Hunger, terrorism and piracy were the hot topics of London Conference on Somalia
High-level conference on Somalia was held in London on the 23rd of February. The main goal of the conference was to agree on the ways in which the international community can support the political process aiming to stabilise the conditions in the country. As a result of the decline of the radical islamistic group Al-Shabaab, the situation has become less hostile in Somalia. Therefore, there are more possibilities for the international community to solve problems relating to famine, terrorism and piracy.
“This was not merely a payment authorization summit, but the aim was to give a strong political message to help resolve the situation in Somalia. The outcome of the meeting was strong, and the necessary approach to the matter widely acknowledged by the international community and the Somalian quarter”, Heidi Hautala, the Finnish Minister for International Development described the summit in London.
In addition, other two representatives of Finland were the President of the Republic Tarja Halonen, on her last foreign visit, and Pekka Haavisto, the special representative of the Finnish Foreign Ministry in the Horn of Africa.
Strengthening safety and stability in Somalia will help the region to rebuild their lives and at the same time it will help strengthen the whole area of Eastern Africa. According to Minister Hautala, the worst affects of famine in the area are over for now, but humanitarian aid continues to be vital for Somalia. Finland emphasizes the importance of getting the help across, the transparency and the importance of maintaining of the funding on an adequate level.
According to Hautala, Finland is running projects to help build the water supply, sewerage and sanitation systems; the training of health professionals; and also, for instance, military training under the EU.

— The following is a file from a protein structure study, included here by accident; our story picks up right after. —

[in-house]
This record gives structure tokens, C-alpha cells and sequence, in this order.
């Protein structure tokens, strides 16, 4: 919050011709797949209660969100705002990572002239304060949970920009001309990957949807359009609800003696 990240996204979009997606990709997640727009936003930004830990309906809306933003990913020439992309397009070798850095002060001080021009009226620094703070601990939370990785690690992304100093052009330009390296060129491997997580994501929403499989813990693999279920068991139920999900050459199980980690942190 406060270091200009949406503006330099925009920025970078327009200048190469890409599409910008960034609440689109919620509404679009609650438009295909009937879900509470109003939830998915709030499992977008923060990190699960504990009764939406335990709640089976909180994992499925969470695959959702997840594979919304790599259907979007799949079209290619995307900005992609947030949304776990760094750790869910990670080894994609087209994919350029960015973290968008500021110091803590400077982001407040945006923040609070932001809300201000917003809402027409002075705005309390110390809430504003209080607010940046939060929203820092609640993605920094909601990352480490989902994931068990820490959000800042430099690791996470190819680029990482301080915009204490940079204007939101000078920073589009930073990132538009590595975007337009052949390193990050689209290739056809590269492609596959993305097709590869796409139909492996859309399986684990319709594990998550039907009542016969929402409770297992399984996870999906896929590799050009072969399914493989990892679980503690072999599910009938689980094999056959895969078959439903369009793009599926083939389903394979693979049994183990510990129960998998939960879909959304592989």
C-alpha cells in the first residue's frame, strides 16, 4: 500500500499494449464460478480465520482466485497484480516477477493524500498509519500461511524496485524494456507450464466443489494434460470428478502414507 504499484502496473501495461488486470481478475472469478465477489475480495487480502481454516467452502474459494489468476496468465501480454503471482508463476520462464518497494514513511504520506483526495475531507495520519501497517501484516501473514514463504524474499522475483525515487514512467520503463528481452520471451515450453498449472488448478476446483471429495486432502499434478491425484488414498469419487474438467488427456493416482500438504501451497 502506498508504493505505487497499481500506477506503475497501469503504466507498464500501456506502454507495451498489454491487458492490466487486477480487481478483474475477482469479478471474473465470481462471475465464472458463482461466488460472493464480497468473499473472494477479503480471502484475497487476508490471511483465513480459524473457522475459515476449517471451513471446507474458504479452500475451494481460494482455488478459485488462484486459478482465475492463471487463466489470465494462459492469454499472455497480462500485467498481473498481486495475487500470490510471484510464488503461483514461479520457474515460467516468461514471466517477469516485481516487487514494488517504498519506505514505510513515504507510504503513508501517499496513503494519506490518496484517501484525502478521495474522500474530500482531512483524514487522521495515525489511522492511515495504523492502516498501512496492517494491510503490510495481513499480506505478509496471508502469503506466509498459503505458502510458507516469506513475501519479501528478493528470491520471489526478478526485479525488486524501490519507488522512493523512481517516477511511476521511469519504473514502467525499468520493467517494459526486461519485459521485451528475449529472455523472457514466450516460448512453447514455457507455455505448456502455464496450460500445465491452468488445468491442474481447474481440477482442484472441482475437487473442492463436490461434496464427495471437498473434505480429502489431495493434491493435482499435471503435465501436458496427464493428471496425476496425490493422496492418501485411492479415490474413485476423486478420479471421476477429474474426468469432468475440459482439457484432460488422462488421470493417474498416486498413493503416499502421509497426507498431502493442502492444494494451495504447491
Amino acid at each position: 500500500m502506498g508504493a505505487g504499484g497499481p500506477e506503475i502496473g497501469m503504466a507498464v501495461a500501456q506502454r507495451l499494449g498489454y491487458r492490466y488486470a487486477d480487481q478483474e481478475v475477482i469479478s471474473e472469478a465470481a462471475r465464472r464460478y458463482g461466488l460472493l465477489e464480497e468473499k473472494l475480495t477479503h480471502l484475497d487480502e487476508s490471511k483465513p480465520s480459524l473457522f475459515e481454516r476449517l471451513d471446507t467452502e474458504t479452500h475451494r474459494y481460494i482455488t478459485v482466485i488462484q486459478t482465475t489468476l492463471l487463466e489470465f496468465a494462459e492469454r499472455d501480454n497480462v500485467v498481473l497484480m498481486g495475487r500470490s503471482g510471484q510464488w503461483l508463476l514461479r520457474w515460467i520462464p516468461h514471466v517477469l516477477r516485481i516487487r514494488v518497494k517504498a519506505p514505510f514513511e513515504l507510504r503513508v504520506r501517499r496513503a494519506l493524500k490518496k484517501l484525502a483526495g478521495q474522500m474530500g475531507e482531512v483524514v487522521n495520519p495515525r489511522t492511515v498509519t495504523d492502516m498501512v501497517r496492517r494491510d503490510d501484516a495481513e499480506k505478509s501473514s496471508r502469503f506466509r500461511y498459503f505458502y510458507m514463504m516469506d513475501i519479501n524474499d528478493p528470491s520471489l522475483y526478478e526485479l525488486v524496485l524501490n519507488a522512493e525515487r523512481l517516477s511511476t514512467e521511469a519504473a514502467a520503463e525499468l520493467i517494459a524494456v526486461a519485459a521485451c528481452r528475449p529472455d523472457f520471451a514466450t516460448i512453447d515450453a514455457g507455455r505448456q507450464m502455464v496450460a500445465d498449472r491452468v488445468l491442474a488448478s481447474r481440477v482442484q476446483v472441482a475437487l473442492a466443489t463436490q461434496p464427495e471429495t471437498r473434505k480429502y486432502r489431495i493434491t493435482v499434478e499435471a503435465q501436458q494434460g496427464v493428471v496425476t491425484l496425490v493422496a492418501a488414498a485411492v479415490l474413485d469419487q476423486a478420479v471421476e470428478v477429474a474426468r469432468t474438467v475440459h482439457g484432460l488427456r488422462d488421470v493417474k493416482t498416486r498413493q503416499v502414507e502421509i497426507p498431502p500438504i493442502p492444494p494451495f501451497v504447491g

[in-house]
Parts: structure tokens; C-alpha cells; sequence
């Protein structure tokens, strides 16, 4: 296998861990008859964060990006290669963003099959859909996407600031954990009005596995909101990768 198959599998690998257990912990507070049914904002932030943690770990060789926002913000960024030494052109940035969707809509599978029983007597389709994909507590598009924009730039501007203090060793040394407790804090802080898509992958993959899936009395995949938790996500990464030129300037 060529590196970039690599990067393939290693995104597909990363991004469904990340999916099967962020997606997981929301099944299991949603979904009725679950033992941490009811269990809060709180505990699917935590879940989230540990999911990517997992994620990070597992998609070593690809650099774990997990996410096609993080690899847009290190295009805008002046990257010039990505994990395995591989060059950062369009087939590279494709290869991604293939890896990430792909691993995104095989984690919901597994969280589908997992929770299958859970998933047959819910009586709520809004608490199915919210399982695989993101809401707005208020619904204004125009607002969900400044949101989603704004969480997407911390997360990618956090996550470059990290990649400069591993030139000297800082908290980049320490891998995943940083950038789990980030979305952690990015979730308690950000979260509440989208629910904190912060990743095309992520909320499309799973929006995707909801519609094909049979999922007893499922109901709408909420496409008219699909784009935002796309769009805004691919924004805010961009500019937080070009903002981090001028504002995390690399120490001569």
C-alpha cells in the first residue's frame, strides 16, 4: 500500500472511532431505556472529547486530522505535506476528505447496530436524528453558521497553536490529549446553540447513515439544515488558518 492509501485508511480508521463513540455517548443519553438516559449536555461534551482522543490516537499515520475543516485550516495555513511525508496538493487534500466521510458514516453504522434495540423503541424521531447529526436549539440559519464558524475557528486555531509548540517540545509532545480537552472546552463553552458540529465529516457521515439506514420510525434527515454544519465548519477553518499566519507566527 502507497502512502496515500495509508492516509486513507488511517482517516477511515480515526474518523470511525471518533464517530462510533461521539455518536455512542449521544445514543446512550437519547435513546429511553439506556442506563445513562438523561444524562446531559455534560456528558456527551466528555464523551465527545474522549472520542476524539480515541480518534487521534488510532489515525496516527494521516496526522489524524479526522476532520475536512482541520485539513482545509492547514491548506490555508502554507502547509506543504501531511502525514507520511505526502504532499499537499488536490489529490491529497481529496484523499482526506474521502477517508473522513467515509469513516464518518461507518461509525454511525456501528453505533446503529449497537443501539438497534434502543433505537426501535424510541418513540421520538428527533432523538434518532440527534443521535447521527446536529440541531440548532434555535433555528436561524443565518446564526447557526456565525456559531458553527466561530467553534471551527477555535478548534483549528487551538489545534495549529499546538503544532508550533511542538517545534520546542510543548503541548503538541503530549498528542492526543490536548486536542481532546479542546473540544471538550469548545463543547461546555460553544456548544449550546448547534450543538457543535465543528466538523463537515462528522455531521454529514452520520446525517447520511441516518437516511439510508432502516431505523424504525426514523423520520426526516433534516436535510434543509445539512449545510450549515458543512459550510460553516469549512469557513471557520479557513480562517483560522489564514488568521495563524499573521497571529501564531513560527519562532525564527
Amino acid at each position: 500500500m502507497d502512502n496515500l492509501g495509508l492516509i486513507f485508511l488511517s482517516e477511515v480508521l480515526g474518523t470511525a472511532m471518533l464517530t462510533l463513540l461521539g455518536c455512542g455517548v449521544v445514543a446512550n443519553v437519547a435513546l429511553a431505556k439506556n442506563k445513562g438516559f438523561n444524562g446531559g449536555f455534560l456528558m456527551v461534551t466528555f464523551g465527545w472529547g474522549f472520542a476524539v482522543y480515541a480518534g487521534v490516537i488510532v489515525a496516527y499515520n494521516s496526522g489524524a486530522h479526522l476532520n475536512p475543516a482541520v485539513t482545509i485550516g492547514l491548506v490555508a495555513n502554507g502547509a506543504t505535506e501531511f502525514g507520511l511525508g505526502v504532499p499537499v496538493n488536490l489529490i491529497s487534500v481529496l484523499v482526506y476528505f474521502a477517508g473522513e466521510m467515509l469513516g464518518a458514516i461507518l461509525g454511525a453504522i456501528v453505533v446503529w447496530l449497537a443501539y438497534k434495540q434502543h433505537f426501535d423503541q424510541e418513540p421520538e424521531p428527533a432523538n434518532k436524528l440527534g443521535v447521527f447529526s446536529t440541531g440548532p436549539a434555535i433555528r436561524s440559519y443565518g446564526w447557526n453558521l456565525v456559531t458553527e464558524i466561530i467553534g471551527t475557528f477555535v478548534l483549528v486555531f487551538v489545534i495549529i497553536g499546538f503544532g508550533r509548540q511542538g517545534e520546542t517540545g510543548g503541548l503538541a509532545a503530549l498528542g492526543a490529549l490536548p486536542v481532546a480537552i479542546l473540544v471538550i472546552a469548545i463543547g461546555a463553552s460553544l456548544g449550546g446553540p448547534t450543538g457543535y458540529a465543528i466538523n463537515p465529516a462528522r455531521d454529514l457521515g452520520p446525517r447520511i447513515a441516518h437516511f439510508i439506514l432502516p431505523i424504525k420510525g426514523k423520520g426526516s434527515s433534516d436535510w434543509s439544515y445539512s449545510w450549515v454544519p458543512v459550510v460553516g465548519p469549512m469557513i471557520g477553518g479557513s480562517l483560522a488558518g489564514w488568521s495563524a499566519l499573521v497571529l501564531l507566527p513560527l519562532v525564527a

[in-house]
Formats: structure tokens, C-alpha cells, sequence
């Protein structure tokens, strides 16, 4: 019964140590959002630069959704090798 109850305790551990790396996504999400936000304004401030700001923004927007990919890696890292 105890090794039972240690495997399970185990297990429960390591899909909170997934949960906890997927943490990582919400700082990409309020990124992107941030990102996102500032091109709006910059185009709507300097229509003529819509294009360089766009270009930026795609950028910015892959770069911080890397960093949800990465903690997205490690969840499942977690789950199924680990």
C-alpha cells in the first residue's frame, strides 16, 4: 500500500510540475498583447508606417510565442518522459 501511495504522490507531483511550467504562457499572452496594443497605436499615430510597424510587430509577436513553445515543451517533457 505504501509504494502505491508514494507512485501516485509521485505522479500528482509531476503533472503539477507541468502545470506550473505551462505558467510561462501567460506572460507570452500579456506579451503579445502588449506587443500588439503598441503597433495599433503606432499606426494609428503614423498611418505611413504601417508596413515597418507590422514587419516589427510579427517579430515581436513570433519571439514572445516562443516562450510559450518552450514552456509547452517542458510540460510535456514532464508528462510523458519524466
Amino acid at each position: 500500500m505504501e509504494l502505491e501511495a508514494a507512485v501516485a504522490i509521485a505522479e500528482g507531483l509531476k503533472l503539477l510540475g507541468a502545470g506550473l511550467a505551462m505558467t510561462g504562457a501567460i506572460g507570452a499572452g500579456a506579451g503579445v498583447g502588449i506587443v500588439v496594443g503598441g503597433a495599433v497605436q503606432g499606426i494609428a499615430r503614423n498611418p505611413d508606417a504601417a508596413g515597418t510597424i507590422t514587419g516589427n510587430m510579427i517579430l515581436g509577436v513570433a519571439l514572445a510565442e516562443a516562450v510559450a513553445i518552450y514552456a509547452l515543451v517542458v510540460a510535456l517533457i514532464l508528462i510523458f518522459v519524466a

“We will continue to provide humanitarian aid for the most vulnerable groups, confirming the safety of the aid workers, and, in connection to piracy, Finland takes part in the necessary development of the legal framework and the improvement of the supervision of the sea regions. In addition, we support the dialogue between the religious leaders in Somalia in order to keep the developmental process in movement.”
Pirates continue to be a threat to the international shipping: during the first half of the year 2011 one-hundred-and-four ships were attacked, twenty-one ships were hijacked, and three-hundred-and-two people were taken as hostages by the pirates. Finland has supported actions to resist piracy, for instance, by taking part in the EU’s Atalanta operation in 2011. It is Finland’s view, that the international organized crime, which controls, funds and is gaining from the Somalian piracy should be challenged more systematically.
Finland has consistently emphasized the importance of maintaining the regional unity of Somalia. Also, Finland supports the additional funding of the African Union’s AMISOM-peacekeeping operation, which has been determined by the Security Council of the UN on Wednesday. A foundation will be established, which can be used to fund the freed and already stable areas, and Finland is investigating the possibilities to take part in it.
Text and photos: Jouni Mölsä and Tiina Heinilä, the Finnish embassy in London
Foreign & Commonwealth Office: London Conference on Somalia
London Conference on Somalia Communique: